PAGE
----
The hidden risk of a protracted trade war goes beyond the most obvious downside of losing valued trading partners, disrupting the supply chain, and increasing costs.
The greatest risk is that an organization, facing the unpredictable nature of a trade war, will be unable to sustain its primary goal of delivering the greatest value to customers and other stakeholders at the lowest cost to the organization.
U.S. companies are being forced to re-think their sourcing and supply-chain strategies. This can involve strategic re-sourcing or tariff engineering, often resulting in a shift of suppliers from China to other Asian countries such as Vietnam or India.
This in itself can be logistically challenging and sometimes impossible, especially when the supply chain involves shifting away from trading partners with specialized knowledge and capabilities with whom trust has been established. Even if new suppliers can be found, the transition could take years to get up to parity with the previous relationship.
Finding new sources for materials, however, is only half the battle. The more difficult part of surviving a trade war requires taking a hard look at operations across the board to maximize efficiency, productivity and profitability, with the ultimate goal of thriving during a protracted trade war. At the same time, the company must continue to deliver value to customers without disruption to availability or quality, and without higher costs.
In some cases, trade wars pose an existential threat to companies. The survivors will be those that have adopted a strategy of continuous improvement and constant re-evaluation of all relationships. At the heart of the Six Sigma methodology, this kind of continuous improvement is especially useful in analyzing which changes might be necessary in a global supply chain. Companies that have already embraced this methodology have data at hand to understand precisely where their productivity and quality stands, regardless of location. They’re better positioned to maintain that level of productivity and quality should the need arise to shift manufacturing to another site.
We think of a “war” as having a winner and a loser, but successful trade does not culminate in a zero-sum outcome. Those who view trade wars as a battle between two or more countries, and expect an outcome which positions one as the winner and the other the loser, aren’t seeing the full picture. The winners and losers are individual companies within all countries engaged in the trade war, and their outcome will be determined more by their own successful implementation of business strategies and a willingness to continuously adapt to new circumstances, rather than the political wills of each country’s leaders.
Under no scenario will all U.S. companies emerge as either winners or losers. The same holds true for China. The more likely outcome, regardless of political agenda, involves the strongest companies on both sides undergoing radical transformation to remain competitive.
Much of the fear on the part of companies is that they’ll lose control of their processes and key relationships. Implementing a Six Sigma team specifically to help navigate the trade war will help retain that control, remain competitive regardless of external politics, and continue to deliver value to stakeholders.
While the Lean Six Sigma process is defined as a methodology to reduce defects, the ultimate goal is to deliver the greatest value to customers at the lowest cost to the organization. The only way to achieve that value on a sustainable basis is with a policy of continuous improvement.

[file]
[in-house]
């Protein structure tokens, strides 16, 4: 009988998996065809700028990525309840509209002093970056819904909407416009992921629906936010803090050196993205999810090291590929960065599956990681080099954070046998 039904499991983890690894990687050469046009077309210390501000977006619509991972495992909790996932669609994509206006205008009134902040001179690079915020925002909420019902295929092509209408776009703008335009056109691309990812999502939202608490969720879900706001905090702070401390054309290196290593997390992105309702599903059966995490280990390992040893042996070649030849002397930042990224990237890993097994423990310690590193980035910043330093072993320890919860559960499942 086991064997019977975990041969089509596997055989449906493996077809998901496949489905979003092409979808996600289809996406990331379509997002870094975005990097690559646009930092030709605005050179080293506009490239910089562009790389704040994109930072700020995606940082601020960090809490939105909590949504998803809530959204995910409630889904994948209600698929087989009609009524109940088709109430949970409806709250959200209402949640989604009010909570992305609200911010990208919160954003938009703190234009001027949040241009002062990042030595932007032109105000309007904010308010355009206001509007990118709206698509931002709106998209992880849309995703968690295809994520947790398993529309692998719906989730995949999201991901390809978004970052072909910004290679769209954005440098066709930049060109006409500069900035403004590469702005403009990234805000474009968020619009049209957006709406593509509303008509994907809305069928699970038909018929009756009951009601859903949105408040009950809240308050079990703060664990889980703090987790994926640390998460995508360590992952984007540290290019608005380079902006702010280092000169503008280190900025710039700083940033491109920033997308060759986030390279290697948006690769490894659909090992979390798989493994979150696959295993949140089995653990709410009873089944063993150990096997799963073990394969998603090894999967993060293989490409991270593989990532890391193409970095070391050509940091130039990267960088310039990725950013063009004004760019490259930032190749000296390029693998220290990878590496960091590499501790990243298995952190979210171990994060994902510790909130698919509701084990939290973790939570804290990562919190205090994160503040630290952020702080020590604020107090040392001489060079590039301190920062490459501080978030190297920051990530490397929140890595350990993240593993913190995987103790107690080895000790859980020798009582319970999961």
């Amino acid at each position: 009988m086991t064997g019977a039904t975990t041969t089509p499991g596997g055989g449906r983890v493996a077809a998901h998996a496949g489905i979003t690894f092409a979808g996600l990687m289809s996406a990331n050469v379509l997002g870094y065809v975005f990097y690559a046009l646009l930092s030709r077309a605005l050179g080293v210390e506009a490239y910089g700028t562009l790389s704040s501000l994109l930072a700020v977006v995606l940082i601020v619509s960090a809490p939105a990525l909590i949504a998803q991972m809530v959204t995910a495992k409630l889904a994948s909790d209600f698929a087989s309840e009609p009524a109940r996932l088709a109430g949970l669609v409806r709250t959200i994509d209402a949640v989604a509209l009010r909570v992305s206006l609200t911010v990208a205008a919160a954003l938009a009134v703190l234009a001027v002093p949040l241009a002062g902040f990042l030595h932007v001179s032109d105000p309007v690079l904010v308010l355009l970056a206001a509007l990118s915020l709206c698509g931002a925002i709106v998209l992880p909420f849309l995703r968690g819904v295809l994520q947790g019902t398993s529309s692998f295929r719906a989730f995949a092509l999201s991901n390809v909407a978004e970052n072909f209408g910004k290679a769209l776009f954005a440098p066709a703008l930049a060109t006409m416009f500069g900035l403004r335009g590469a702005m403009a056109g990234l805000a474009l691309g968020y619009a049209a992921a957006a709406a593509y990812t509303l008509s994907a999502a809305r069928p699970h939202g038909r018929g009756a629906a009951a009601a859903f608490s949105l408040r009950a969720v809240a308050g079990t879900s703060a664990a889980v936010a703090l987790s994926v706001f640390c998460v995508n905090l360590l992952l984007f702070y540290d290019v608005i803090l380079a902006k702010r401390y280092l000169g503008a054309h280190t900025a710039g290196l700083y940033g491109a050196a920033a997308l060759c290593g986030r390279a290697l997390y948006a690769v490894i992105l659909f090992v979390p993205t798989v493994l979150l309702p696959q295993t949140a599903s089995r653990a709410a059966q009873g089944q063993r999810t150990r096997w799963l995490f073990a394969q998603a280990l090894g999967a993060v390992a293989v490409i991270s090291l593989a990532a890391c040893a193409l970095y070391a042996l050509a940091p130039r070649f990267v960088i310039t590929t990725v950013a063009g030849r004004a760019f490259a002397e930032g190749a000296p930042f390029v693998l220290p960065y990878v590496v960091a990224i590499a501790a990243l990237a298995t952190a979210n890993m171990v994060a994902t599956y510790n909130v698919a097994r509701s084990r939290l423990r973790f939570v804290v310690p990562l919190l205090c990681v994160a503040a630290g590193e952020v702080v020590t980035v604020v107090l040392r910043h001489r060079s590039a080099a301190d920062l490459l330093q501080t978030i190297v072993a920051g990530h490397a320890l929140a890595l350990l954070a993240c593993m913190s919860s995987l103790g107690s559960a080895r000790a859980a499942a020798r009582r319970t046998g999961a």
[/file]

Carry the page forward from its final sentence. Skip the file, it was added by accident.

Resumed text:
Resistance to change, which is all too common in many enterprises, will ultimately diminish that value. There will always be an external circumstance that demands change and alters the calculus of profitability. Success, therefore, is less dependent on finding just the right process than on a willingness to constantly re-evaluate processes in order to respond to external circumstances, whether that means a shift in demand, an increase in raw-materials costs, or a trade war.
A trade war is nothing more than a problem that requires a solution. Applying a rigorous, data-driven methodology to the problem, based on Six Sigma’s DMAIC (Define, Measure, Analyze, Improve, Control) method, would in the specific instance of surviving a trade war begin by better understanding the problem, including which manufacturing processes would be disrupted. In two subsequent phases, “Measure” and “Analyze,” we determine the extent of the disruption.
In some instances, a subsequent analysis could determine that a move to another manufacturing facility in another country is in order. In others, where manufacturing processes are especially complex, some companies are finding that even with additional tariffs, remaining in China is still favorable.
In the cases of Apple Computer and General Motors, for example, both are highly dependent on selling into the Chinese marketplace as well as the U.S. and Europe. As a result, a physical manufacturing presence in China is an absolute necessity. Using the DMAIC process, companies might well find themselves coming to the conclusion that a Chinese presence will continue to be favorable despite the trade war. In that case, the key to success isn’t to withdraw, but to implement a plan of continuous improvement.
Applying these basic building blocks will position companies to better navigate the trade war, foresee its problems, and plan for success, despite the challenges it presents.
Michael DiLeo is President and co-founder of the Management and Strategy Institute.
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